Over the coming months and years, we hope that PROCOL Kenya will not only contribute to the emerging counter narratives around the idea of prosperity but that it will come to shape and refine them: adding a voice and ideas that represent a truly global vision of prosperity, which embraces difference and champions diverse values and perspectives. We believe that Kenyans have a great role to play in positively shaping the future in dynamic ways which break from old norms, and we hope that PROCOL Kenya will be a start to this process. Do please join us in this ambition!
If you would like to hear more about PROCOL Kenya and how you might like to get involved, please do contact Dr Matthew Davies (firstname.lastname@example.org).
On 2nd November we will launch PROCOL Kenya as a partnership with multiple stakeholders from Kenyan national and county governments, international organisations, Kenyan Universities and local community groups. PROCOL Kenya will begin by mapping out a new paradigm for sustainable ecological management and future rural livelihoods, based on a re-valuing of nature and the concept of Natural Prosperity. Drawing on IGPs Prosperity Metrics work from elsewhere in the world, we will re-map metrics of well-being and quality of life on to measures of environmental quality, linking these explicitly to the Sustainable Development Goals (SDGs) and the four pillars of Kenya's Vision 2030. Our aim is to re-think the delivery of the SDGs and Vision 2030 in light of climatic and demographic change and in ways which are resilient, sustainable and both socially and environmentally just.
Date: November 3rd 2018
Time: 10:00 - 15:00 EAT
This workshop explores common misconceptions between scientific, institutional and public understandings of climate change and examines how more effective methods of communication and behaviour change may be developed. It focuses on sharing knowledge and approaches across the sciences, and on breaking down differences of understanding.
The workshop will focus on three panel discussoins with leading UCL, UK and East African figures. Panellists will present short "think pieces" designed to stimulate debate with the audience.
Attendance is open to all on a first-come-first-served basis.
Why this workshop?
Africa is generally recognised as the continent most vulnerable to the impacts of climate change. Understanding and responding to these vulnerabilites requires knowledge and cooperation across sectors, disciplines, institutions and diverse audiences. Effective climate research must engage with policymakers, businesses and different public groups.
However, genuinely trans-disciplinary perspectives and research teams remain rare, especially in sub-Saharan Africa. Regional understandings of the nature and impact of climate change remain limited with local academics and policymakers often lacking the research data and tools to inform effective responses. Current drives towards change are often led by disconnected, project-level approaches with disconnected funding agendas. In addition, environmental science in sub-Saharan Africa has at times been associated with top-down and repressive policies and practices which marginalise African citizens.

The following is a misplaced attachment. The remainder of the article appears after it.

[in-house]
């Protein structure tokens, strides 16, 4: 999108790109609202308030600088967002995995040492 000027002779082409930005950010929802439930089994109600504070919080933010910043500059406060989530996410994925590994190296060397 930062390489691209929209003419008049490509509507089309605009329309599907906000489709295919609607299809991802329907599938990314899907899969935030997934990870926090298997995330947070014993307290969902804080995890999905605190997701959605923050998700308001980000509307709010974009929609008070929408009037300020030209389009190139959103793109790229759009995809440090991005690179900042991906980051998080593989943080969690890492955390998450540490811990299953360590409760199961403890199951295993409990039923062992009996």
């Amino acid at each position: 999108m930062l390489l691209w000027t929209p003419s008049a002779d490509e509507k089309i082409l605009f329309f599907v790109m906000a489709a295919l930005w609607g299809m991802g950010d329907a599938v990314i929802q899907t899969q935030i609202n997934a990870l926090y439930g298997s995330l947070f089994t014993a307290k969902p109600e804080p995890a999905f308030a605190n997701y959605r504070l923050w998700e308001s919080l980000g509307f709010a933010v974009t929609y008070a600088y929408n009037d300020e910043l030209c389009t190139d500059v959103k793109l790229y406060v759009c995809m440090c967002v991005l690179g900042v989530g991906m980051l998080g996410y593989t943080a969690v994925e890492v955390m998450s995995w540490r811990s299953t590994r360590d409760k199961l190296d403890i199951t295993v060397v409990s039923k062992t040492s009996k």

Climate change knowledge, capacity and responses remain patchy.
Future responses to climate change must avoid longstanding associates between science and colonial/post-colonial power dynamics. There is a need for fresh approaches that involve the co-production of knowledge and action across the sciences, with stakeholders from government, civil society and business. Communicating the nature of research and developing common understandings of climate change are essential to this.
This event will be run by Professor Jacqueline McGlade, Dr Matthew Davies, Dr Freda M'Mborgori, and Professor Henrietta Moore. It is being organised by the Institute for Global Prosperity, UCL and the British Institute in Eastern Africa, with funds from the UCL Global Engagement Office.
The IGP hosted a Nexus Network workshop on the capacity of research communities to deliver inter and transdisciplinary research. The workshop was an opportunity for those engaged in such research to explore and pilot innovative methods for evaluating their own researcher capabilities, and the capacities of their research networks.
Professor Henrietta Moore gave the welcoming address exploring questions of inter- and trans-disciplinary as they relate to the nexus of food, water, energy and environment and linked these to the need for the co-design of more prosperous futures. Dr Davies spoke on the nature of the IGPs trans-disciplinary work in Marakwet Kenya.
ABOUT THE WORKSHOP
Inter- and trans-disciplinary research practices are often explicitly encouraged by funders seeking to steer research towards addressing ‘grand challenges’. Strategies employed by funding agencies, such as SDGs, Horizon2020; Belmont Forum, GCRF and NSF Grand Challenges, often include efforts to increase and enhance the interdisciplinary research capacity of research organisations, as well as the individual and collective interdisciplinary capabilities of their researchers.
Acknowledging such incentives and strategies of funding bodies, this workshop brought attention to the nature of the relationships developed from research orientated towards ‘global challenges’ and assess the attendant changes to both the capacity of research communities and the capabilities of individual and collective researchers to engage in these relationships productively.
Participants in this workshop piloted a mixed-methods evaluation framework, developed and tested by researchers based at the Science Policy Research Unit (SPRU) at the University of Sussex, to assess their own research projects. This evaluative framework allows researchers to understand how the diversity of their collaborative trans-disciplinary interactions has changed during the course of their project, and to measure and compare these changes for the organisational benefit of future research.